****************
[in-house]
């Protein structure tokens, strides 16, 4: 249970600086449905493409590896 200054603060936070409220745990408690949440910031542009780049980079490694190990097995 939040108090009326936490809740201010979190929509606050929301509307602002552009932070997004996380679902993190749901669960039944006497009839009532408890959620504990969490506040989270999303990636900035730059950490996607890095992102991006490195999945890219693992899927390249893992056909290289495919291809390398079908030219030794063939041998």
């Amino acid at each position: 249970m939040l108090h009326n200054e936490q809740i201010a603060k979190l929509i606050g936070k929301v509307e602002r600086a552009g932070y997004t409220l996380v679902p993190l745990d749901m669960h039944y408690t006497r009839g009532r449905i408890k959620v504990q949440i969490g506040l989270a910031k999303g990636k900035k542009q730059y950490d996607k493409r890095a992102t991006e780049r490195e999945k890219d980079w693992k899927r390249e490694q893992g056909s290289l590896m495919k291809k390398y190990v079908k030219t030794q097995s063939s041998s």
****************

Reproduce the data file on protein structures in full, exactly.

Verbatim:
[in-house]
């Protein structure tokens, strides 16, 4: 249970600086449905493409590896 200054603060936070409220745990408690949440910031542009780049980079490694190990097995 939040108090009326936490809740201010979190929509606050929301509307602002552009932070997004996380679902993190749901669960039944006497009839009532408890959620504990969490506040989270999303990636900035730059950490996607890095992102991006490195999945890219693992899927390249893992056909290289495919291809390398079908030219030794063939041998």
């Amino acid at each position: 249970m939040l108090h009326n200054e936490q809740i201010a603060k979190l929509i606050g936070k929301v509307e602002r600086a552009g932070y997004t409220l996380v679902p993190l745990d749901m669960h039944y408690t006497r009839g009532r449905i408890k959620v504990q949440i969490g506040l989270a910031k999303g990636k900035k542009q730059y950490d996607k493409r890095a992102t991006e780049r490195e999945k890219d980079w693992k899927r390249e490694q893992g056909s290289l590896m495919k291809k390398y190990v079908k030219t030794q097995s063939s041998s």